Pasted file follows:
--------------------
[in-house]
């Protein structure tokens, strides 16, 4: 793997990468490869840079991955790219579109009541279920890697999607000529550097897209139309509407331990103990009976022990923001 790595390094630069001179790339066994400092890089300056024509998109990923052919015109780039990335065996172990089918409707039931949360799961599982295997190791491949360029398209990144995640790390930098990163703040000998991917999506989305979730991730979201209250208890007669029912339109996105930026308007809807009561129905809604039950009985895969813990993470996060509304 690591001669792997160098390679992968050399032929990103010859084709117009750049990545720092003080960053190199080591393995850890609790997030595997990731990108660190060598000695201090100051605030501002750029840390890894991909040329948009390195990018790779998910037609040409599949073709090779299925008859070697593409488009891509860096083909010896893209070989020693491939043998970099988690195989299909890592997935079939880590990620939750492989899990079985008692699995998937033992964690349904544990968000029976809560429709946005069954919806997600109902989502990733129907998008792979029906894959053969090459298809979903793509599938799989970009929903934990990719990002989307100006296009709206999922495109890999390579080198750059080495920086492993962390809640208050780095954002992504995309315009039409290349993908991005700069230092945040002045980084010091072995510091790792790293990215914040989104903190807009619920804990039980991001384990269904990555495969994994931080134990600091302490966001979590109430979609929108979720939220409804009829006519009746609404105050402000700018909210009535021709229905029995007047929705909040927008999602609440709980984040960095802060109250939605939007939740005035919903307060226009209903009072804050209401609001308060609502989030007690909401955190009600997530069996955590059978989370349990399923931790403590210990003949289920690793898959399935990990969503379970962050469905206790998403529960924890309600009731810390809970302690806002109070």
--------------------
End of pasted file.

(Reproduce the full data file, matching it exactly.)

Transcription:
[in-house]
């Protein structure tokens, strides 16, 4: 793997990468490869840079991955790219579109009541279920890697999607000529550097897209139309509407331990103990009976022990923001 790595390094630069001179790339066994400092890089300056024509998109990923052919015109780039990335065996172990089918409707039931949360799961599982295997190791491949360029398209990144995640790390930098990163703040000998991917999506989305979730991730979201209250208890007669029912339109996105930026308007809807009561129905809604039950009985895969813990993470996060509304 690591001669792997160098390679992968050399032929990103010859084709117009750049990545720092003080960053190199080591393995850890609790997030595997990731990108660190060598000695201090100051605030501002750029840390890894991909040329948009390195990018790779998910037609040409599949073709090779299925008859070697593409488009891509860096083909010896893209070989020693491939043998970099988690195989299909890592997935079939880590990620939750492989899990079985008692699995998937033992964690349904544990968000029976809560429709946005069954919806997600109902989502990733129907998008792979029906894959053969090459298809979903793509599938799989970009929903934990990719990002989307100006296009709206999922495109890999390579080198750059080495920086492993962390809640208050780095954002992504995309315009039409290349993908991005700069230092945040002045980084010091072995510091790792790293990215914040989104903190807009619920804990039980991001384990269904990555495969994994931080134990600091302490966001979590109430979609929108979720939220409804009829006519009746609404105050402000700018909210009535021709229905029995007047929705909040927008999602609440709980984040960095802060109250939605939007939740005035919903307060226009209903009072804050209401609001308060609502989030007690909401955190009600997530069996955590059978989370349990399923931790403590210990003949289920690793898959399935990990969503379970962050469905206790998403529960924890309600009731810390809970302690806002109070």